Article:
'IF it ain't broke don't fix it' is often a good maxim to stick to and the bosses at Land Rover certainly took it to heart when it came to creating the second-generation Range Rover Evoque.
Launched in 2011, the original Evoque was the vehicle which propelled Land Rover sales into the stratosphere.
It totally hit the spot when it came to delivering a stylish and sought-after crossover.
So, even though its successor is an all-new car in every respect it doesn't really look that different.
Subtle differences would be more noticeable if you were to line-up both generations side by side but the basic design blueprint remains a constant.
The original Evoque aged well it has to be said, a sure indication that its designers had really hit the spot.
The second generation model combines enough of the old and enough of the new to ensure it should follow suit.
While the basic shape is instantly recognisable some Velar inspired touches give this Evoque a fresh feel and bring it bang up to date.
The slanted headlights and the pop-out door handles are perhaps the most obvious indicators of this influence but it is also evident on the inside, most notably with the twin-screen set-up which comes with SE and above models.
It really looks the part - the height of interior ergonomic sophistication - and features a 10in touchscreen that sits directly below the main infotainment screen.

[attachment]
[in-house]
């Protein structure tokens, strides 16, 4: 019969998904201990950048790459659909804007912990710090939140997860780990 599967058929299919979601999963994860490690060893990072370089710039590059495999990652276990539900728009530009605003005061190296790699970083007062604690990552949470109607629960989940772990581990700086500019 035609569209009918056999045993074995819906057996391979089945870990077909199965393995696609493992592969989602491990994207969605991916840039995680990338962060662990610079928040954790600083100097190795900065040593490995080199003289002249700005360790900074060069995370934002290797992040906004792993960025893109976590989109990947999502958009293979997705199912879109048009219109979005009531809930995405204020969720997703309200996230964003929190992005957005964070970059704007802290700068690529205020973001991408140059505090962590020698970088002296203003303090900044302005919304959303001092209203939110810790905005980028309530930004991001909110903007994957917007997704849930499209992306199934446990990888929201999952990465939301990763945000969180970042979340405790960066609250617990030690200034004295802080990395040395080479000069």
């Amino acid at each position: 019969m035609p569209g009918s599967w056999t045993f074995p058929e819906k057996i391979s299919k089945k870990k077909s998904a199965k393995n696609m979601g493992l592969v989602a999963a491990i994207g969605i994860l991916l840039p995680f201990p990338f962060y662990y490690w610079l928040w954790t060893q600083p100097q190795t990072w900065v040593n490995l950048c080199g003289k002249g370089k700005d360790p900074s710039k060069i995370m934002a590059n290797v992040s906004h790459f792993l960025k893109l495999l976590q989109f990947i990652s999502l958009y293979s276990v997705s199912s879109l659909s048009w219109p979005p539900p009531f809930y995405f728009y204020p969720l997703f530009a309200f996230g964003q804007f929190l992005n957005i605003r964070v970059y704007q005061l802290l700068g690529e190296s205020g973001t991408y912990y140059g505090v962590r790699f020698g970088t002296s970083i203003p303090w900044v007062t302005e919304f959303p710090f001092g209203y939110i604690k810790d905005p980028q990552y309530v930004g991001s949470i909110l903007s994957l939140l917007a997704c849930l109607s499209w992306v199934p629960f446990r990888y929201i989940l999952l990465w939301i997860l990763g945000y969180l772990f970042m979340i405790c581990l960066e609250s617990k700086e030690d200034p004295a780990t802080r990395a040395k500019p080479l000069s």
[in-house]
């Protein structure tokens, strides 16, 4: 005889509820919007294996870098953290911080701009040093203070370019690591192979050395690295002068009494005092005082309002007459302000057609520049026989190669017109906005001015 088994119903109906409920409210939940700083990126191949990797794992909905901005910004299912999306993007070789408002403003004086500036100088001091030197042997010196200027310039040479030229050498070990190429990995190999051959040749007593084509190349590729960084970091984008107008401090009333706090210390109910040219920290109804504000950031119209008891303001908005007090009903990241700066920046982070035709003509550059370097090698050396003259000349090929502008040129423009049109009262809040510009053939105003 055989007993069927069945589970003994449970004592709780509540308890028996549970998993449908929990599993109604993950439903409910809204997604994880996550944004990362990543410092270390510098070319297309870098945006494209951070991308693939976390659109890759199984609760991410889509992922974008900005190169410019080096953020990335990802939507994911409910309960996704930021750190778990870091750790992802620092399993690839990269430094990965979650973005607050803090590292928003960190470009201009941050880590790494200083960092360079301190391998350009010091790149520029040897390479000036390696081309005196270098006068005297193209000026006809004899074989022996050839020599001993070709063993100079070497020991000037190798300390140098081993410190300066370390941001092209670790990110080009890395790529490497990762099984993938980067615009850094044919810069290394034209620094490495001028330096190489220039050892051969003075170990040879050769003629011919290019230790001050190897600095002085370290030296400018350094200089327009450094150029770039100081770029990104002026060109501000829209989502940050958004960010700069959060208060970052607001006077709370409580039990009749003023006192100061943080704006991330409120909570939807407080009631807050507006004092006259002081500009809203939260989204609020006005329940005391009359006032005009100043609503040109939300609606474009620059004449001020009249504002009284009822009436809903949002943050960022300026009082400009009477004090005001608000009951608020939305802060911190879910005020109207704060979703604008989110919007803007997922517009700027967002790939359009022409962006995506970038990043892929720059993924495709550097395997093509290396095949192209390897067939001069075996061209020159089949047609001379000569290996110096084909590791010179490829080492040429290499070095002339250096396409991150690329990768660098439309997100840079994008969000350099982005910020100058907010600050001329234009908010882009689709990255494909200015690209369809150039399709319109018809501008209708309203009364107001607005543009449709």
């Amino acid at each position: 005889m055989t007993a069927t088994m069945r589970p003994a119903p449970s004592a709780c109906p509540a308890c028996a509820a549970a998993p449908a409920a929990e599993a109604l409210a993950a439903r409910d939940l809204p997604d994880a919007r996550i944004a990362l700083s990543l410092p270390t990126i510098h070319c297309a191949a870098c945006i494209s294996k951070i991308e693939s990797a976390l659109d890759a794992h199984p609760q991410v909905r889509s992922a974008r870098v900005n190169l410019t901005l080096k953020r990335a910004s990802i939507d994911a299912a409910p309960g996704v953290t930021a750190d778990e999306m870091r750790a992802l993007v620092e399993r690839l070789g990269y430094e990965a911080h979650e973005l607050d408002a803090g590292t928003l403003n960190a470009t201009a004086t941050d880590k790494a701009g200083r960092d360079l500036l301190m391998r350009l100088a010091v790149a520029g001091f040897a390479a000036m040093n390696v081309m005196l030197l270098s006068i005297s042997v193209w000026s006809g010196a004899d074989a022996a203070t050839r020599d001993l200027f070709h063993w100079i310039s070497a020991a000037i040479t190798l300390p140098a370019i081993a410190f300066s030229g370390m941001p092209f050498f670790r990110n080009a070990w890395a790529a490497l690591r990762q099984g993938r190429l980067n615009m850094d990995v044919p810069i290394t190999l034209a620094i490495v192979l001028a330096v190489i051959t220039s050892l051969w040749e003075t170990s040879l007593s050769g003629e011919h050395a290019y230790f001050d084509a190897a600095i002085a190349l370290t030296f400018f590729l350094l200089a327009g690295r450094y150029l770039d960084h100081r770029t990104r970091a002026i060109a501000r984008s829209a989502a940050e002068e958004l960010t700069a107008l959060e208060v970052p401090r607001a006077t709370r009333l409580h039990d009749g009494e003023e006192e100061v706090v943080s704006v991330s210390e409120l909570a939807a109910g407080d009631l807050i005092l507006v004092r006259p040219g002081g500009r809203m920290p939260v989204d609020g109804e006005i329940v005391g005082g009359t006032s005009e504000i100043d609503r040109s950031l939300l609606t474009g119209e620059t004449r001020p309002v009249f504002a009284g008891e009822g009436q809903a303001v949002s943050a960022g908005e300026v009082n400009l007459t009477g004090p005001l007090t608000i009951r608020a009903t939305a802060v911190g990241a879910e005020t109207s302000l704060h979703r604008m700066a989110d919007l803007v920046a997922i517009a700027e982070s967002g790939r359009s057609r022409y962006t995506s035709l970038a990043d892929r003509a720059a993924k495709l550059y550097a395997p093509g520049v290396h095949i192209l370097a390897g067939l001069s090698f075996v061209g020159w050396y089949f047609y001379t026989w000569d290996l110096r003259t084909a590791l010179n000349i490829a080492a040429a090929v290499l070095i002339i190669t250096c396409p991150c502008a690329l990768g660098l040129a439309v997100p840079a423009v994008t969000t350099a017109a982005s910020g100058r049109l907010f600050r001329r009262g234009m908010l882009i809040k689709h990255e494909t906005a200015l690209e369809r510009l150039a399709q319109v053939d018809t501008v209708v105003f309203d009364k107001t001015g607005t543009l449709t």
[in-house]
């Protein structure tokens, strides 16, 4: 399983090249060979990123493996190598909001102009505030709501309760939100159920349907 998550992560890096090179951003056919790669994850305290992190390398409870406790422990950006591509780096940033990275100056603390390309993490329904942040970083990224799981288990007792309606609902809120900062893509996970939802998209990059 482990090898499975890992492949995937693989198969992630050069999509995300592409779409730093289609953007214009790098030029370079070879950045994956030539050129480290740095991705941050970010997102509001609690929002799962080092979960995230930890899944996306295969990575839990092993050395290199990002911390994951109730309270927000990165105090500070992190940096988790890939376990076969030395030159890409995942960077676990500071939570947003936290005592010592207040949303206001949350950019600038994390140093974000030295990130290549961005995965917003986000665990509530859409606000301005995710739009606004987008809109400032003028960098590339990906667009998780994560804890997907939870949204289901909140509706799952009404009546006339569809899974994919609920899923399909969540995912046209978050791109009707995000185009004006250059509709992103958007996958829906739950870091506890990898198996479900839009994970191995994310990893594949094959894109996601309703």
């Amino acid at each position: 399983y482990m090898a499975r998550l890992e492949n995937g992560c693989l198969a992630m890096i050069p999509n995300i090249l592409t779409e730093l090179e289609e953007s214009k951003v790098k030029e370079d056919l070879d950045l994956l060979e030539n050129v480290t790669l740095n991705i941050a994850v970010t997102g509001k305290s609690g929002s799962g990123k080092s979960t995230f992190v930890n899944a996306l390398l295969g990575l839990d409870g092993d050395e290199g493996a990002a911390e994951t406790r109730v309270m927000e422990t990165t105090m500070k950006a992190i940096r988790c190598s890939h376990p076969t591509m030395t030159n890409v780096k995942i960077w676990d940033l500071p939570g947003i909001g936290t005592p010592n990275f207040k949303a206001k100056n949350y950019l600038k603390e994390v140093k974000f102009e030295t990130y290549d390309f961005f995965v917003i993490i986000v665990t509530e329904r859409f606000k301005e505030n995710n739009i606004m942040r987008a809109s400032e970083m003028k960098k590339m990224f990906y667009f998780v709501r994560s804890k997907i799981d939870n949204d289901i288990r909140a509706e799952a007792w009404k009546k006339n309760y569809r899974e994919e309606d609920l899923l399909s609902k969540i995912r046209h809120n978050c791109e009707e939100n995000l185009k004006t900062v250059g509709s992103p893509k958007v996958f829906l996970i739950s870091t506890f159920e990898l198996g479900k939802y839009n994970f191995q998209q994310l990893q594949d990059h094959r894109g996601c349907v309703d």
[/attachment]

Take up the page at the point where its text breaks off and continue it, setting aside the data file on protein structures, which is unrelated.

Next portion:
The angle of the main 10in screen can also be adjusted to improve visibility.
The latest Evoque's cabin is larger than its predecessor, though it should be added it still isn't exactly cavernous.
The wheelbase has been lengthened by 20mm, creating a little more legroom for rear seat passengers and additional boot space.
A high driving position helps create a big car feel and offers a commanding view of the road.
Rear visibility is slightly restrictive given the Evoque's sloping design but all models come with front rear parking sensors and a reversing camera.
Fit and finish and switchgear and instrumentation look and feel suitably plush and premium throughout.
Ride quality is impressive and the handling that helped the Evoque feel special first time around is also retained. It has a sporty enough feel and takes bends nicely, even with the requisite amount of roll.
However back then the Evoque had few if any rivals and it has more than a few to contend with now in the shape of the Audi Q3, BMW X2 and Volvo XC40 and more besides.
It's fair to say it still has that style cachet that sets it apart though - even from premium rivals.
It also has its enviable off-roading pedigree, which again is exemplary - though it's doubtful whether too many people will actually venture off-road in their Evoques.
For those who do Land Rover's Terrain Response 2 system works automatically to adjust to different surfaces and it also has impressive ground clearance for a vehicle in its class.
The engine options in the latest Evoque are relatively straightforward.
There are just 2.0-litre petrol and 2.0-litre diesel units but varying power outputs for both are offered.
All four-wheel drive variants come with mild hybrid technology.
There's an entry-level 148bhp D150 diesel which is a capable enough performer but this car was fitted with the 178bhp D180 and is tipped to be the biggest seller.
A higher powered 237bhp D240 is also available.
Overall the latest Evoque looks set to continue the success of its predecessor.